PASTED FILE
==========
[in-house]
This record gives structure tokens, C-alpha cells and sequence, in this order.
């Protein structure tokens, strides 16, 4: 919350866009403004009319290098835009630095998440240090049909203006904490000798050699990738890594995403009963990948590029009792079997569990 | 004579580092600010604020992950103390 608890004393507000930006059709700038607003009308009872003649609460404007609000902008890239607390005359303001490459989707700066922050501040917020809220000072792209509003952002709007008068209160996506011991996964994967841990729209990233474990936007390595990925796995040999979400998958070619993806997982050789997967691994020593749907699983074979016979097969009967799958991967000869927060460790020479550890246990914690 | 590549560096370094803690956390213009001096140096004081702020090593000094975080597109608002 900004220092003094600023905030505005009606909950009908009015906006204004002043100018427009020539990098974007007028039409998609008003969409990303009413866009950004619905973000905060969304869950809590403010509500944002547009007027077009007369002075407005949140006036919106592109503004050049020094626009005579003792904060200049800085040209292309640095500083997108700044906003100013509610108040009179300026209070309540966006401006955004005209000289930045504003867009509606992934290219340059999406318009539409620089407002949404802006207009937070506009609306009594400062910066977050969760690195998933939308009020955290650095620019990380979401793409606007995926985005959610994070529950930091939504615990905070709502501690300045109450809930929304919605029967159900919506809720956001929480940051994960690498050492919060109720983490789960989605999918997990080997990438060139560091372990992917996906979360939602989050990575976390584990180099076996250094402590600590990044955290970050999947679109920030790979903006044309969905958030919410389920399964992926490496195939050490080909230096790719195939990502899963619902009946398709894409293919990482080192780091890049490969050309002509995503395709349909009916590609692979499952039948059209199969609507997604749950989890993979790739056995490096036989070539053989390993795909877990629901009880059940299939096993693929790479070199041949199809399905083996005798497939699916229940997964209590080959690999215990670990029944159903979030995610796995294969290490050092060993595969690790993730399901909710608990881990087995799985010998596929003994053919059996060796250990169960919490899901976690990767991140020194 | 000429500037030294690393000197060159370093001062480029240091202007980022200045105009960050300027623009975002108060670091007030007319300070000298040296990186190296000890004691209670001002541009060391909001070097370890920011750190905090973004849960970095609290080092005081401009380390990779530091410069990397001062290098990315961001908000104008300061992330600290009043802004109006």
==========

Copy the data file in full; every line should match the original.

[in-house]
This record gives structure tokens, C-alpha cells and sequence, in this order.
């Protein structure tokens, strides 16, 4: 919350866009403004009319290098835009630095998440240090049909203006904490000798050699990738890594995403009963990948590029009792079997569990 | 004579580092600010604020992950103390 608890004393507000930006059709700038607003009308009872003649609460404007609000902008890239607390005359303001490459989707700066922050501040917020809220000072792209509003952002709007008068209160996506011991996964994967841990729209990233474990936007390595990925796995040999979400998958070619993806997982050789997967691994020593749907699983074979016979097969009967799958991967000869927060460790020479550890246990914690 | 590549560096370094803690956390213009001096140096004081702020090593000094975080597109608002 900004220092003094600023905030505005009606909950009908009015906006204004002043100018427009020539990098974007007028039409998609008003969409990303009413866009950004619905973000905060969304869950809590403010509500944002547009007027077009007369002075407005949140006036919106592109503004050049020094626009005579003792904060200049800085040209292309640095500083997108700044906003100013509610108040009179300026209070309540966006401006955004005209000289930045504003867009509606992934290219340059999406318009539409620089407002949404802006207009937070506009609306009594400062910066977050969760690195998933939308009020955290650095620019990380979401793409606007995926985005959610994070529950930091939504615990905070709502501690300045109450809930929304919605029967159900919506809720956001929480940051994960690498050492919060109720983490789960989605999918997990080997990438060139560091372990992917996906979360939602989050990575976390584990180099076996250094402590600590990044955290970050999947679109920030790979903006044309969905958030919410389920399964992926490496195939050490080909230096790719195939990502899963619902009946398709894409293919990482080192780091890049490969050309002509995503395709349909009916590609692979499952039948059209199969609507997604749950989890993979790739056995490096036989070539053989390993795909877990629901009880059940299939096993693929790479070199041949199809399905083996005798497939699916229940997964209590080959690999215990670990029944159903979030995610796995294969290490050092060993595969690790993730399901909710608990881990087995799985010998596929003994053919059996060796250990169960919490899901976690990767991140020194 | 000429500037030294690393000197060159370093001062480029240091202007980022200045105009960050300027623009975002108060670091007030007319300070000298040296990186190296000890004691209670001002541009060391909001070097370890920011750190905090973004849960970095609290080092005081401009380390990779530091410069990397001062290098990315961001908000104008300061992330600290009043802004109006």